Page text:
To be considered for the contest, prospective authors are required to submit entries that adhere to the following guidelines:
- Prepare/author original content in one of the following five (5) contest categories:
- Parallel Architectures - Descriptions of parallel computers and how they operate, including particular systems (e.g. multi-core chips) and general design principles (e.g. building interconnection networks).
- Parallel Programming Models and Languages - Abstractions of parallel computers useful for programming them efficiently, including both machine models (e.g. PRAM or LogP) and languages or extensions (e.g. OpenMP or MPI).
- Parallel Algorithms and Applications - Methods of solving problems on parallel computers, from basic computations (e.g. parallel FFT or sorting algorithms) to full systems (e.g. parallel databases or seismic processing).
- Parallel Software Tools - Tools for understanding and improving parallel programs, including parallel debuggers (e.g. TotalView) and performance analyzers (e.g. HPCtoolkit and TAU Performance System).
- Accelerated Computing - Hardware and associated software can add parallel performance to more conventional systems, from Graphics Processing Units (GPUs) to Field Programmable Gate Arrays (FPGAs) to Application-Specific Integrated Circuits (ASICs) to innovative special-purpose hardware.
- Derived modules (i.e., creating a new module from a previously published module) will only be considered if the module is derived from your own previously published Connexions module. Modules derived from other authors, while generally encouraged in an open educational repository, will not be accepted in the contest. Co-authored modules are, however, permitted.
- The content, related to one of the subject areas, must be published in Connexions. The author must not only upload a draft copy of the module into Connexions, but must go through the final step of publishing the module (agreeing to the Creative Commons open licensing terms adopted by Connexions) before the posted deadline. For additional information about each of the subject areas of the contest see the module Parallel Computing by Charles Koelbel.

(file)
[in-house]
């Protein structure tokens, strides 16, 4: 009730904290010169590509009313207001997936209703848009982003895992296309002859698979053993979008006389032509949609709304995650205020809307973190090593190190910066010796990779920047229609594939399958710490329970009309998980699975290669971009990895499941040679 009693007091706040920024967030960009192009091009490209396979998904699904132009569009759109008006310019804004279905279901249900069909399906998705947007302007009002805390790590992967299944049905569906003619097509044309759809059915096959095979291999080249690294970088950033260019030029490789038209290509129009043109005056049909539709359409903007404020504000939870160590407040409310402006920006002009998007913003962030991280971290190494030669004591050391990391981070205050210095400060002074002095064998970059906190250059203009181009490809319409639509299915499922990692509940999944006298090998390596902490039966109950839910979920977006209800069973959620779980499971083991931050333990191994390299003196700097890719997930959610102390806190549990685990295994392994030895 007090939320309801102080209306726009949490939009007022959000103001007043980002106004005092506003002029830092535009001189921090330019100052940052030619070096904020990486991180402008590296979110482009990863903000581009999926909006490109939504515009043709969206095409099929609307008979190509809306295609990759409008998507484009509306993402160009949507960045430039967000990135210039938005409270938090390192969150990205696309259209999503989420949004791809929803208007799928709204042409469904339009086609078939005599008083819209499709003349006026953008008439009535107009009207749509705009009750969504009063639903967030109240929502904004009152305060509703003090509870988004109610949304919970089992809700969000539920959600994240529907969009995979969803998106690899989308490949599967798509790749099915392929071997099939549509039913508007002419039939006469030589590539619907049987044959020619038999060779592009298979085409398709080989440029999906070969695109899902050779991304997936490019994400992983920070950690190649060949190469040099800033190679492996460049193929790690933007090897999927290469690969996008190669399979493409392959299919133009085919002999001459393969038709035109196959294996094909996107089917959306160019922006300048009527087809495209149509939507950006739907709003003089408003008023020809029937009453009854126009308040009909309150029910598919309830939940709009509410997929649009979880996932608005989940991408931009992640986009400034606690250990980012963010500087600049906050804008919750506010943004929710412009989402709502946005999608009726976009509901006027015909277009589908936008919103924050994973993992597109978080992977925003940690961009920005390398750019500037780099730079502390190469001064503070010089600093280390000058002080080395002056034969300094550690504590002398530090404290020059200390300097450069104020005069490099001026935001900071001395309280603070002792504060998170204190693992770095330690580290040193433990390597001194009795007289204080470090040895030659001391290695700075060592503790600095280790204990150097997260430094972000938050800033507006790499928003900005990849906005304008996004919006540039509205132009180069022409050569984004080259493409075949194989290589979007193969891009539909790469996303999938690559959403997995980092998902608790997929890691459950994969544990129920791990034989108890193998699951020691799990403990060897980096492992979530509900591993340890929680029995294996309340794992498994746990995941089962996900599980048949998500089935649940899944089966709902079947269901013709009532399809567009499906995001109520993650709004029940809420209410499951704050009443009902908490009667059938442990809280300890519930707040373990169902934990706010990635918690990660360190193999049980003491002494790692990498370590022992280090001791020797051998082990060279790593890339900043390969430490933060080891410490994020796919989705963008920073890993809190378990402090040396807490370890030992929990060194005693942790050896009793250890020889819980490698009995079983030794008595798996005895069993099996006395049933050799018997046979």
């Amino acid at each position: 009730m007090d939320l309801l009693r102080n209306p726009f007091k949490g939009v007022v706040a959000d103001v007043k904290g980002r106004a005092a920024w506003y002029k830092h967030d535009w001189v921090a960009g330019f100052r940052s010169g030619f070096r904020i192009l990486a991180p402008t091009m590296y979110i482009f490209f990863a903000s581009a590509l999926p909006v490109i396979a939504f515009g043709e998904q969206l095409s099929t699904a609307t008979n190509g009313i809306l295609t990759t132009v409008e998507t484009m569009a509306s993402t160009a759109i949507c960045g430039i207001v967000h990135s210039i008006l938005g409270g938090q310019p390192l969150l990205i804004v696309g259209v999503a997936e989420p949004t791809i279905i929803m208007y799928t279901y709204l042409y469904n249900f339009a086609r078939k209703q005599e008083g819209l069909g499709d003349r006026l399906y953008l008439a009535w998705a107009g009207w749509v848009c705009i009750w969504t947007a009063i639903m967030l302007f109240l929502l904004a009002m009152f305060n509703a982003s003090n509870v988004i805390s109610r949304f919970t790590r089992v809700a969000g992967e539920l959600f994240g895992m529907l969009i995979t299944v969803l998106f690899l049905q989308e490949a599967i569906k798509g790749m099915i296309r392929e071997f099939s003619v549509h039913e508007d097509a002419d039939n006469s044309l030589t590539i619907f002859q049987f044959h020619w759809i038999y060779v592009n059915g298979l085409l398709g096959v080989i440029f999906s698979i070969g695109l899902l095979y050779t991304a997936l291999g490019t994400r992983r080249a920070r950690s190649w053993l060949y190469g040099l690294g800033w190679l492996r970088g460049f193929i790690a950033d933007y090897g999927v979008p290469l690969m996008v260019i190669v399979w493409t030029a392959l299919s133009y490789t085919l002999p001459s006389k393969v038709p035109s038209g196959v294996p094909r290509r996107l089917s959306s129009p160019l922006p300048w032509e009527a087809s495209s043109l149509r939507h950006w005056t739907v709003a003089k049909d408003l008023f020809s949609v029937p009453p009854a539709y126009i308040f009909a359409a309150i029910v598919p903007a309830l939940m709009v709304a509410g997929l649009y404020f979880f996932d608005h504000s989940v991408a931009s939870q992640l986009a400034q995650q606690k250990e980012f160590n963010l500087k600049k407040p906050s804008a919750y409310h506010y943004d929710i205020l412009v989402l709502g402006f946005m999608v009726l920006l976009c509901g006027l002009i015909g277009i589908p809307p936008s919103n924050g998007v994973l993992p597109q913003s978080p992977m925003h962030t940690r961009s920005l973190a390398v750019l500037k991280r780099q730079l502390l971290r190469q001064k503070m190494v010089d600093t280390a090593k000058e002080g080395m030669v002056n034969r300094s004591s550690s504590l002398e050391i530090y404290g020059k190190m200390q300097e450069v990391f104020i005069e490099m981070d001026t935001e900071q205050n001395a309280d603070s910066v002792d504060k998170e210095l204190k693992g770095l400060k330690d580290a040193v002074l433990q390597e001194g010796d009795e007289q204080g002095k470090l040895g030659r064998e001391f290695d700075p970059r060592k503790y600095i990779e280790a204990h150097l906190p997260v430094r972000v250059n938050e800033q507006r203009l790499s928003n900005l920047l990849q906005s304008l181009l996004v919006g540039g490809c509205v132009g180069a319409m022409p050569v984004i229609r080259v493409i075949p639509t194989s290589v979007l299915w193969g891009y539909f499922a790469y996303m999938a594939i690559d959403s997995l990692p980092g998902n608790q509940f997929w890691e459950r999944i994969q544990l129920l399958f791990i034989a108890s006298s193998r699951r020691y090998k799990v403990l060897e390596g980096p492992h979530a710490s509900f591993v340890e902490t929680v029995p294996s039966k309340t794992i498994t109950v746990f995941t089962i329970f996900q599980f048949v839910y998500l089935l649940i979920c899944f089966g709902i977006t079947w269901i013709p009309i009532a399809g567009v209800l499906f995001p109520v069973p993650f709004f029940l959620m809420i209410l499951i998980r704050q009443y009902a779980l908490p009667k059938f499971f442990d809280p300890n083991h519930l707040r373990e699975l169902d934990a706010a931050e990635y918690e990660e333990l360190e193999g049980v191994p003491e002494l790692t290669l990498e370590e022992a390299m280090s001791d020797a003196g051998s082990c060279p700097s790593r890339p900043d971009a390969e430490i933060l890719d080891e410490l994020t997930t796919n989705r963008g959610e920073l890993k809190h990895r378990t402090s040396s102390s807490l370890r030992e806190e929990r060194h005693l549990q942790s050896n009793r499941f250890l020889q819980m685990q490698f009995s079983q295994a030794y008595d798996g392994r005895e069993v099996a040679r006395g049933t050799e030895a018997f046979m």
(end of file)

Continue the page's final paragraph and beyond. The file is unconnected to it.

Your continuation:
- A single module can only be judged in one of the categories and it is the responsibility of the author to select the most appropriate category. Modules sent to multiple categories will only be judged in the first category to which they are submitted.
- Authors are free to update the modules after the deadline and we encourage this. However, only the version that was current as of the posted deadline will be judged. Connexions allows access to time-stamped versions of modules so it is possible to judge the submitted version even as updates are being made.
- For a module to be considered in the contest, the author must also fill out and submit the form entitled “Submit Module” linked from the Open Education Cup web page at http://OpenEducationCup.org. The Submit Module form must be completed after the module is published in Connexions because the URL assigned to it is not permanent until that time. Updates to a module after the first version has been published will maintain the same module number, only the version number and time stamp will be updated.
- An individual author may, and is strongly encouraged to, submit more than one module. However, the same module may only be submitted to one content category. The author may submit multiple modules to the same content categories and/or submit modules to multiple content categories. Please see award summary page for descriptions and award limitations.
- Entries MUST be submitted (both the published module in Connexions and Submit Module web form) on or before 5 p.m. (US central time zone) Wednesday, March 18, 2009.
What is a module?
There is no hard and fast definition of the length or size of a module; it could be half a page of text or it could be the equivalent of 10 or more pages of text. Somewhere in the middle is most likely -- 3-6 pages. You can think of the proper length as that which is needed to treat a concept in sufficient detail so someone can read it and make sense of it. If the module depends on the understanding of other concepts, these should generally not be treated in your module but you can assume will be treated in a separate module. For the purpose of this contest you can assume that pre-requisites exist and the judges will not be judging you on whether or not the pre-requisites exist at the time you write your module. Over time these pre-requisite modules will be written, either by you or others.